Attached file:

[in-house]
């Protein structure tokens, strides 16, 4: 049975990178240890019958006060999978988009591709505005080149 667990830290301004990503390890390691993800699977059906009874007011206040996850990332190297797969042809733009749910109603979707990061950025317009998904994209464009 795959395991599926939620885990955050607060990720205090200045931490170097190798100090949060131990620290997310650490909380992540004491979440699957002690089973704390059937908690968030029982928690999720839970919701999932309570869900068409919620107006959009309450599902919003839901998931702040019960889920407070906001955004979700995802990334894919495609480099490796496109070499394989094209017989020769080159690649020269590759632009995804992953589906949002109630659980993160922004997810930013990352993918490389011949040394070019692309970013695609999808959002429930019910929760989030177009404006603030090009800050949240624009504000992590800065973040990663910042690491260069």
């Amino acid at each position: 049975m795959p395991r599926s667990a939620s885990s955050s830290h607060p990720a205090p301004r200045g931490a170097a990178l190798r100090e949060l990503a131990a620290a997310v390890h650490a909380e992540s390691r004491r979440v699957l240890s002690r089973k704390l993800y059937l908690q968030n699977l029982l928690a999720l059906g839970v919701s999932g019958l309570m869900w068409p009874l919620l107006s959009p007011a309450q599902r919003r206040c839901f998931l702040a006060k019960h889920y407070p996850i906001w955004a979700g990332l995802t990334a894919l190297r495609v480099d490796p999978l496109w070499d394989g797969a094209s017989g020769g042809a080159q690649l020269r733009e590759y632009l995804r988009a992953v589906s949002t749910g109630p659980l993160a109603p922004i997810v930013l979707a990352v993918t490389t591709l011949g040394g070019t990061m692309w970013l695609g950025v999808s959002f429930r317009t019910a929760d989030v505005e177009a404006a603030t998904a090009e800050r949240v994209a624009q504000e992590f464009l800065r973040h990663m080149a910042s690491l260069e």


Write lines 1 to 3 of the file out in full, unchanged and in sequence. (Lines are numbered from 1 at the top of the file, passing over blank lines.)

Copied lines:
[in-house]
């Protein structure tokens, strides 16, 4: 049975990178240890019958006060999978988009591709505005080149 667990830290301004990503390890390691993800699977059906009874007011206040996850990332190297797969042809733009749910109603979707990061950025317009998904994209464009 795959395991599926939620885990955050607060990720205090200045931490170097190798100090949060131990620290997310650490909380992540004491979440699957002690089973704390059937908690968030029982928690999720839970919701999932309570869900068409919620107006959009309450599902919003839901998931702040019960889920407070906001955004979700995802990334894919495609480099490796496109070499394989094209017989020769080159690649020269590759632009995804992953589906949002109630659980993160922004997810930013990352993918490389011949040394070019692309970013695609999808959002429930019910929760989030177009404006603030090009800050949240624009504000992590800065973040990663910042690491260069």
């Amino acid at each position: 049975m795959p395991r599926s667990a939620s885990s955050s830290h607060p990720a205090p301004r200045g931490a170097a990178l190798r100090e949060l990503a131990a620290a997310v390890h650490a909380e992540s390691r004491r979440v699957l240890s002690r089973k704390l993800y059937l908690q968030n699977l029982l928690a999720l059906g839970v919701s999932g019958l309570m869900w068409p009874l919620l107006s959009p007011a309450q599902r919003r206040c839901f998931l702040a006060k019960h889920y407070p996850i906001w955004a979700g990332l995802t990334a894919l190297r495609v480099d490796p999978l496109w070499d394989g797969a094209s017989g020769g042809a080159q690649l020269r733009e590759y632009l995804r988009a992953v589906s949002t749910g109630p659980l993160a109603p922004i997810v930013l979707a990352v993918t490389t591709l011949g040394g070019t990061m692309w970013l695609g950025v999808s959002f429930r317009t019910a929760d989030v505005e177009a404006a603030t998904a090009e800050r949240v994209a624009q504000e992590f464009l800065r973040h990663m080149a910042s690491l260069e």